Steroid hormones are synthesized using cholesterol as precursor. To determine the functional importance of the low density lipoprotein (LDL) receptor and hormone-sensitive lipase (HSL) in adrenal steroidogenesis, adrenal cells were isolated from control, HSL(-/-), LDLR(-/-), and double LDLR/HSL(-/-) mice. The endocytic and selective uptake of apolipoprotein E-free human high density lipoprotein (HDL)-derived cholesteryl esters did not differ among the mice, with selective uptake accounting for >97% of uptake. In contrast, endocytic uptake of either human LDL- or rat HDL-derived cholesteryl esters was reduced 80-85% in LDLR(-/-) and double-LDLR/HSL(-/-) mice. There were no differences in the selective uptake of either human LDL- or rat HDL-derived cholesteryl esters among the mice. Maximum corticosterone production induced by ACTH or dibutyryl cyclic AMP and lipoproteins was not altered in LDLR(-/-) mice but was reduced 80-90% in HSL(-/-) mice. Maximum corticosterone production was identical in HSL(-/-) and double-LDLR/HSL(-/-) mice. These findings suggest that, although the LDL receptor is responsible for endocytic delivery of cholesteryl esters from LDL and rat HDL to mouse adrenal cells, it appears to play a negligible role in the delivery of cholesterol for acute adrenal steroidogenesis in the mouse. In contrast, HSL occupies a vital role in adrenal steroidogenesis because of its link to utilization of selectively delivered cholesteryl esters from lipoproteins.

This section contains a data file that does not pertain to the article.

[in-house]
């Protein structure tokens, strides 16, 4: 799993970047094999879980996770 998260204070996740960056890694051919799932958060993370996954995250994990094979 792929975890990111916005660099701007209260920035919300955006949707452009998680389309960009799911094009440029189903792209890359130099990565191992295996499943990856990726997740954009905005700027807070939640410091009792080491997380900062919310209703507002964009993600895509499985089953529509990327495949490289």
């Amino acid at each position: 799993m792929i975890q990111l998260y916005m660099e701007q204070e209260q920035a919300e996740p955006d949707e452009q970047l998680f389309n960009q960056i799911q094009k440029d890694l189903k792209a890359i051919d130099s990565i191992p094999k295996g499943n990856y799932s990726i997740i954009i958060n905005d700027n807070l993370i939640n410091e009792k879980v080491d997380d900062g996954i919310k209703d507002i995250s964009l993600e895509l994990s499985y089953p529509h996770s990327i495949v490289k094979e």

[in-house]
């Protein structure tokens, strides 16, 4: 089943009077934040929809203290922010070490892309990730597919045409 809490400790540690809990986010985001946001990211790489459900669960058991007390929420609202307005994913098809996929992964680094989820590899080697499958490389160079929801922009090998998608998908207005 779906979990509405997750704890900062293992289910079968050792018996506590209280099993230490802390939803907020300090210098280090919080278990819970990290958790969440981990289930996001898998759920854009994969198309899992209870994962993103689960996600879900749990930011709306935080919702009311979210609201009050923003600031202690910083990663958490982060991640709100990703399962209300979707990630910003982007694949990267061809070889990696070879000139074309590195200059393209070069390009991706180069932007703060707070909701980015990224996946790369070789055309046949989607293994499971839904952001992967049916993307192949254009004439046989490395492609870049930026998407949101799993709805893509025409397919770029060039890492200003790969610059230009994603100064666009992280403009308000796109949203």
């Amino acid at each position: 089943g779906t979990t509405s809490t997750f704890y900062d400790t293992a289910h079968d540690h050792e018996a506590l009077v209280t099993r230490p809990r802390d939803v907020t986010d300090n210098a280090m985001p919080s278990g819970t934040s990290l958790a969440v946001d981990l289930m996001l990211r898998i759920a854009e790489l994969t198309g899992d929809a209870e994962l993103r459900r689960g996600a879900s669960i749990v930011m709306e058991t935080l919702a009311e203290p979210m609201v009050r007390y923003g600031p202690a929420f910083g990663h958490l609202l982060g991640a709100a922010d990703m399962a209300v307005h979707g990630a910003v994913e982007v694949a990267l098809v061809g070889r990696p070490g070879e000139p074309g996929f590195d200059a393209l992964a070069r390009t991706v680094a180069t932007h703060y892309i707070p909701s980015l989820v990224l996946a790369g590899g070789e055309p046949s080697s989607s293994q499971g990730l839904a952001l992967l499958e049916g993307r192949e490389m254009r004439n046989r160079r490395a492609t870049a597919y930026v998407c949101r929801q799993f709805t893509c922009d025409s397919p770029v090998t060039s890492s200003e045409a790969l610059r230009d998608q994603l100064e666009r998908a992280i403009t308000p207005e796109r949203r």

View details for DOI 10.1152/ajpendo.00428.2006
View details for Web of Science ID 000243997100005
View details for PubMedID 16985254